By Gwen Gotsch
I lost my 30-year-old son to ALS in July of 2017. Kris was 27 and newly married when he was diagnosed. He died just three years later. During those three years, Kris, an elementary school special ed teacher, became very involved with ALS fundraising and advocacy. He channeled his fury at ALS into defiance and hope for a future where others with ALS would not have to endure what he endured.
A year into his ALS journey Kris started a blog, “Gronks Finding Grace.” A typical post began with a rant about life with ALS but then turned toward gratitude and seeing God at work in people around him. Friends and strangers read his blog and were inspired.
I asked him once, do you get tired of that, of being inspiring? Of allowing readers to get past the hard stuff quickly and jump ahead to a positive ending? He said, what else can you do, Mom? You have to live with hope, you have to trust in God’s grace. Because the alternative is just no way to live.
As we walked and donated and advocated in those years, I couldn’t help but ask myself, how will I feel someday when they finally find a cure for ALS, or find the drugs to manage it effectively? How will it feel to find out that if Kris had gotten ALS ten years later, or five years later, or three years later, he could have lived longer, maybe much longer?
Several weeks ago I opened an email from the Les Turner ALS Foundation and clicked on a link and filled out a form indicating my interest in attending the NEALS ALS Clinical Research Learning Institute (CRLI) and becoming an ALS Research Ambassador. I was not sure what I was getting myself into, beyond a weekend spent in front of a Zoom screen, but, in these days of being stuck at home during COVID, I am looking for ways to be faithful to my son’s example, to his love and faith and energy.
So there I was last Saturday and Sunday (Feb. 20 and 21), listening to doctors and patients and family members discuss what was new in ALS research — new therapies under study and new ways to study them. Scientific terms and acronyms flew around the Zoom rooms. Great questions were posed in the chat. Bits of hope floated up here and there even as experts acknowledged that we still aren’t sure what kicks off the death of motor neuron cells in ALS.
The faces were new, but the community was familiar. At the beginning of the program Dr. Rick Bedlack, director of the Duke University ALS Clinic, and the moderator, went around the Zoom screen, inviting each participant to say why they were here. There were people who had lost spouses to ALS and others who’d lost siblings. There were people who have ALS and people who come from families with familial ALS. Some had backgrounds in science or engineering, some not so much. As the program continued, I was grateful for Dr. Bedlack’s ability to jump in with quick definitions and explanations that helped pull together pieces of the ALS research puzzle.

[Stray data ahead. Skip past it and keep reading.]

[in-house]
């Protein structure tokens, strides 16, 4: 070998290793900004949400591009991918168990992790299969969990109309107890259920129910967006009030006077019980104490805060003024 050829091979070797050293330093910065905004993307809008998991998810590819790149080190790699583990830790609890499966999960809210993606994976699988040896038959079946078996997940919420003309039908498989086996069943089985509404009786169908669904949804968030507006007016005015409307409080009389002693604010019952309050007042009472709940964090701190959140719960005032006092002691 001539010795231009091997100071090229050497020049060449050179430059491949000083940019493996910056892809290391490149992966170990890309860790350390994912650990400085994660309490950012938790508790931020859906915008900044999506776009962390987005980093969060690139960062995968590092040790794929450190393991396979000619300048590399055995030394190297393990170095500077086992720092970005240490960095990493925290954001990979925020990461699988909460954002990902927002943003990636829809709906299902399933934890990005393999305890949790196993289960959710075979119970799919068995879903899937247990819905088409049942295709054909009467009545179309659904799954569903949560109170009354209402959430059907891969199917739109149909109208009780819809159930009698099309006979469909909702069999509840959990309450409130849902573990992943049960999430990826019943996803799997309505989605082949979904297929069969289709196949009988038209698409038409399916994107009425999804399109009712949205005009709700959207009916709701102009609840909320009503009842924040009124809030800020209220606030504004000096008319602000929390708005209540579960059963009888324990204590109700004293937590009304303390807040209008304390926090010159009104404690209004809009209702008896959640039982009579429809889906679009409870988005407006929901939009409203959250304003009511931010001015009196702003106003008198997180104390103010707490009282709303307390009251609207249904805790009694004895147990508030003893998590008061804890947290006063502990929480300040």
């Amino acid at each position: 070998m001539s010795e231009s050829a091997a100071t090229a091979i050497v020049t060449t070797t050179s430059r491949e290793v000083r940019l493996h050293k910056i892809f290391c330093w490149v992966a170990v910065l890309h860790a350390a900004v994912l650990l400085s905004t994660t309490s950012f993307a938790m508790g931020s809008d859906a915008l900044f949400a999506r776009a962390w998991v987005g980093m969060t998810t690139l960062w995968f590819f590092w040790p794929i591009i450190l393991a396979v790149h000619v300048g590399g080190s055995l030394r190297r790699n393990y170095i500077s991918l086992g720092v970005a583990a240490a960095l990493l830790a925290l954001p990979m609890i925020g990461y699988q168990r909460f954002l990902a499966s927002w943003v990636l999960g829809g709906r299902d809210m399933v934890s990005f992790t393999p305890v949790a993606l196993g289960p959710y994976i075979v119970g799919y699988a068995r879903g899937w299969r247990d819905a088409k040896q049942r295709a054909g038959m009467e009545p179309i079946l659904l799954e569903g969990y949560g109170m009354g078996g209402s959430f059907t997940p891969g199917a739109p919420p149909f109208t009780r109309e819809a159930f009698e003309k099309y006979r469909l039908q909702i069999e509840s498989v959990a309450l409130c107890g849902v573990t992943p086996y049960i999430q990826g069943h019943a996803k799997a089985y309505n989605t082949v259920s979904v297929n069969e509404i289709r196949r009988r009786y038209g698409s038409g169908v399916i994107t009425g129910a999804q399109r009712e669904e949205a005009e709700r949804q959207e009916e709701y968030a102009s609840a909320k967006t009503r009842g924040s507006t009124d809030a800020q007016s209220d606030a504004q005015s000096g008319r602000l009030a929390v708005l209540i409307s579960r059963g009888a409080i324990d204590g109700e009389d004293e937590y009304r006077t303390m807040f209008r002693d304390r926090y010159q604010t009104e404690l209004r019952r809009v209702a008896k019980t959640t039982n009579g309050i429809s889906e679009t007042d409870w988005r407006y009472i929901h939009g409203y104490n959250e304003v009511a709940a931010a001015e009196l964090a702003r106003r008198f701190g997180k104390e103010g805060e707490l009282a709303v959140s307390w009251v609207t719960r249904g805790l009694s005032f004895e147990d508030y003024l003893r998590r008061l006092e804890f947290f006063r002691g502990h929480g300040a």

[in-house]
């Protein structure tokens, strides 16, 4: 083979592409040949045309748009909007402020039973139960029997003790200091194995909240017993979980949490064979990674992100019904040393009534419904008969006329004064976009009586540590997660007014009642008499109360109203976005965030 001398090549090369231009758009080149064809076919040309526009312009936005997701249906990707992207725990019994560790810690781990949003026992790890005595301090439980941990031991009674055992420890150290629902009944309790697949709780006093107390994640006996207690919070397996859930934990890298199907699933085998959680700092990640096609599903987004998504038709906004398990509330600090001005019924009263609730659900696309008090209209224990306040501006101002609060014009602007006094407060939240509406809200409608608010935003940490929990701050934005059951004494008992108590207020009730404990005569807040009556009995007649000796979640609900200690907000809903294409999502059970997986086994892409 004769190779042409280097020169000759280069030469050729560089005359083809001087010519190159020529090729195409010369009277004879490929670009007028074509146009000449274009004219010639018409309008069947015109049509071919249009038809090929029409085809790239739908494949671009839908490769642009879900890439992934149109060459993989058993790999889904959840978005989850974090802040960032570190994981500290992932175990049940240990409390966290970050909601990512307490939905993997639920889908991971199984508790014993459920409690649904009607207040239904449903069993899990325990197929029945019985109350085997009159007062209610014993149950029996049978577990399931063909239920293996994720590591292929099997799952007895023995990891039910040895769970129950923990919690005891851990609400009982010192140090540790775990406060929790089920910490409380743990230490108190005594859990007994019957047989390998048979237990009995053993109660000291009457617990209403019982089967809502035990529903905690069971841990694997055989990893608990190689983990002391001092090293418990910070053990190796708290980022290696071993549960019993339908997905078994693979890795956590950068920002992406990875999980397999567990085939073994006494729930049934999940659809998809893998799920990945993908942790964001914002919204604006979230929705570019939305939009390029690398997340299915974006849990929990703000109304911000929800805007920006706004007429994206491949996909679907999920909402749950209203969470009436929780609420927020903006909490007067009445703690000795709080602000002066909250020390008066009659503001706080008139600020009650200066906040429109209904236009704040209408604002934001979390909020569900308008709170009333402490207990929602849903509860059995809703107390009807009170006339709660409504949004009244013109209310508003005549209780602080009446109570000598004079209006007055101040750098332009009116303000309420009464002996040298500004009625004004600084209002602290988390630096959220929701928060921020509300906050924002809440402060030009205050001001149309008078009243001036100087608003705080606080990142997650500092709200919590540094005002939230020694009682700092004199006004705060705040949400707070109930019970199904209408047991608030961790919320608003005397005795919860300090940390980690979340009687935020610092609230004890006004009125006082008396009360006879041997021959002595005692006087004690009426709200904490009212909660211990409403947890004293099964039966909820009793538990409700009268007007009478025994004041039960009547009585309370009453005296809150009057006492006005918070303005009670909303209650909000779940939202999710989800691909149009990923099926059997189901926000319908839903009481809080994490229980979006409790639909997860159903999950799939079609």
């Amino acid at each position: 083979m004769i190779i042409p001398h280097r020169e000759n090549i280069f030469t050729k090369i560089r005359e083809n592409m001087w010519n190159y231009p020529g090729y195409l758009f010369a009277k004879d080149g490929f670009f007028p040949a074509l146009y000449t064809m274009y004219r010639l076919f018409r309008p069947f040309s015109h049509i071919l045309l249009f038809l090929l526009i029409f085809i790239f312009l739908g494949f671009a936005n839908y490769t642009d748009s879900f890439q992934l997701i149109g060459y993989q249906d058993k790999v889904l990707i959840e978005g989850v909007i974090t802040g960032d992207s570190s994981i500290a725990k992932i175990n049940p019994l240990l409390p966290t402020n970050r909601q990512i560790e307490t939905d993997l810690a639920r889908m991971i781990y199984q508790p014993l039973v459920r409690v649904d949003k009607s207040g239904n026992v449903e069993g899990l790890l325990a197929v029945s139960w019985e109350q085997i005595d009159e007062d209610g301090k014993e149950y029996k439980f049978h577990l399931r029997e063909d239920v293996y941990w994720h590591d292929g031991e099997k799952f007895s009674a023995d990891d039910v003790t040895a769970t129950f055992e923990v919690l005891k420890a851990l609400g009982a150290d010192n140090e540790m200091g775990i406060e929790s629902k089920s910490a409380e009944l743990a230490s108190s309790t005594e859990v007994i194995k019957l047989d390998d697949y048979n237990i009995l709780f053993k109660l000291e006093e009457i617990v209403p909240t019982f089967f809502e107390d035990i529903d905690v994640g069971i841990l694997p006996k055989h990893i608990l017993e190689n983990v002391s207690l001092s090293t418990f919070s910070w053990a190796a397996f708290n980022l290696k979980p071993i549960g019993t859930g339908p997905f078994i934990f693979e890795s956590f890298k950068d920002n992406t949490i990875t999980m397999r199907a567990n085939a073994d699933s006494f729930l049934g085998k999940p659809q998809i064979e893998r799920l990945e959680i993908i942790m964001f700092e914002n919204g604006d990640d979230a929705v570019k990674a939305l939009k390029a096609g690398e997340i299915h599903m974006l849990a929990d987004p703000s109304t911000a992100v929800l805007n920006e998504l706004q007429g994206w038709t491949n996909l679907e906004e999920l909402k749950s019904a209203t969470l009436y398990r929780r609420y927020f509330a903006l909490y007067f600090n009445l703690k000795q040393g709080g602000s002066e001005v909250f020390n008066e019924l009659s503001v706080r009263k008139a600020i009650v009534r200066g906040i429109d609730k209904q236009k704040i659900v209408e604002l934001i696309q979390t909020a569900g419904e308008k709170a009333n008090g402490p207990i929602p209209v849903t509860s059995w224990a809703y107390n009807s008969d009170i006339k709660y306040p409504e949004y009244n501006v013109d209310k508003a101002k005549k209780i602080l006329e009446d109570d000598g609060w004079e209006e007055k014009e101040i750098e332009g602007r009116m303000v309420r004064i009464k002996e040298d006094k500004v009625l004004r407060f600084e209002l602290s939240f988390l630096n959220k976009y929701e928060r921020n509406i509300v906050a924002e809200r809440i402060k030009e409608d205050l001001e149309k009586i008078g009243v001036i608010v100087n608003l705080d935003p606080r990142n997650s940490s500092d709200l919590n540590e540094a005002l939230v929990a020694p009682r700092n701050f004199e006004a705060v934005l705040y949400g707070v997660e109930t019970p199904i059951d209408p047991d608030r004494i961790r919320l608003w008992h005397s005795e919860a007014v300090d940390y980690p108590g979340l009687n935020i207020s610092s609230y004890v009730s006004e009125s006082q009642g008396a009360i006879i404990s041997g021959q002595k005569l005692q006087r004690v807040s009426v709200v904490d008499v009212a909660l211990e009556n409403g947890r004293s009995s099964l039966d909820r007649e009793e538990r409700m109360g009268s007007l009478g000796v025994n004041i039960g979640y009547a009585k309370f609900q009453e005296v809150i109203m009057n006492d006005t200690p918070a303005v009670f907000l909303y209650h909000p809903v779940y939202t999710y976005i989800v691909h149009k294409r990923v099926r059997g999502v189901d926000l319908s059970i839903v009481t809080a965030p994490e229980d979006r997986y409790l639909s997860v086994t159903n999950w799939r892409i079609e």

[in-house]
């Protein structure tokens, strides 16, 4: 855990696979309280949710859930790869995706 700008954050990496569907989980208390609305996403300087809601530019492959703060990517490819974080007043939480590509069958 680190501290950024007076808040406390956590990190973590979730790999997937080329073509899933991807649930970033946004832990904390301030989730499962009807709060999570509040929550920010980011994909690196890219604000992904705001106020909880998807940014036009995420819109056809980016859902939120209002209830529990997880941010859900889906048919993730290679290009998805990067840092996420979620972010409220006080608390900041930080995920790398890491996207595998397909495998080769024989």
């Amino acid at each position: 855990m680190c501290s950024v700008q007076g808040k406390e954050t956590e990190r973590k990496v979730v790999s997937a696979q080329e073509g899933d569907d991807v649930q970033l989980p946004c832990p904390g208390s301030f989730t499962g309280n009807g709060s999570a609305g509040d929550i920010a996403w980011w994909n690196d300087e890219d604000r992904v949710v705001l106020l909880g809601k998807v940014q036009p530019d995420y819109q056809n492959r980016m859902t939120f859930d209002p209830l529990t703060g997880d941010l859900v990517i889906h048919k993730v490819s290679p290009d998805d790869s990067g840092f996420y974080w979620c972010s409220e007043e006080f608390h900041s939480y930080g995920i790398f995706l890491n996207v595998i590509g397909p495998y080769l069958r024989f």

Dr. Senda Ajroud-Driss, director of the Lois Insolia ALS Clinic at the Les Turner ALS Center reported on clinical trials available at Northwestern Medicine and also on what’s in the pipeline more generally for ALS research. She said that while 2020 was a horrible year in so many ways, it was a great year for ALS research. And not just for studies and results, but also because COVID forced researchers to find ways to make it easier for patients to participate with fewer trips to a clinic. She described the HEALEY ALS Platform Trial which has streamlined study design and maximized research dollars, while randomizing a greater proportion of participants into groups receiving treatment.
A couple weeks later I continue to think about what I will do with what I learned. I’ll write better letters when it’s time to do some advocacy with my representatives in Congress. I’ll be a better, more positive citizen on social media when ALS topics show up in my Twitter feed. I’ll continue to support ALS research with my charitable donations. And I have a few other ideas based on my family’s personal experience with ALS. I’ll try to stay involved by attending monthly online meetings of the Patient Education & Advocacy (PEACe) Committee. I’ll do my bit, however modest.
They say that the death of a child is the hardest loss to endure, and I would not argue with that. I miss Kris so much. But with the grief I carry the memory of his spirit and his determination to live with love and hope.
I must do that, too. Because, what’s the alternative?
Gwen Gotsch is the mother of the late Kris Grahnke and his two siblings, Eliza and Kurt, and friend to Michelle Grahnke, Kris’s widow. She is a writer and musician, works at her church, and blogs occasionally at The Perverse Lutheran.
About the NEALS CRLI Research Learning Institute
The Chicago CRLI training program was held virtually Feb. 20-21, 2021.
Teleconferences are held regularly to facilitate interaction between Research Ambassadors and clinicians and scientists, and to communicate opportunities for patient and family involvement in all steps of clinical research. Research Ambassadors continue to receive mentoring and specific opportunities to influence and improve the ALS research process.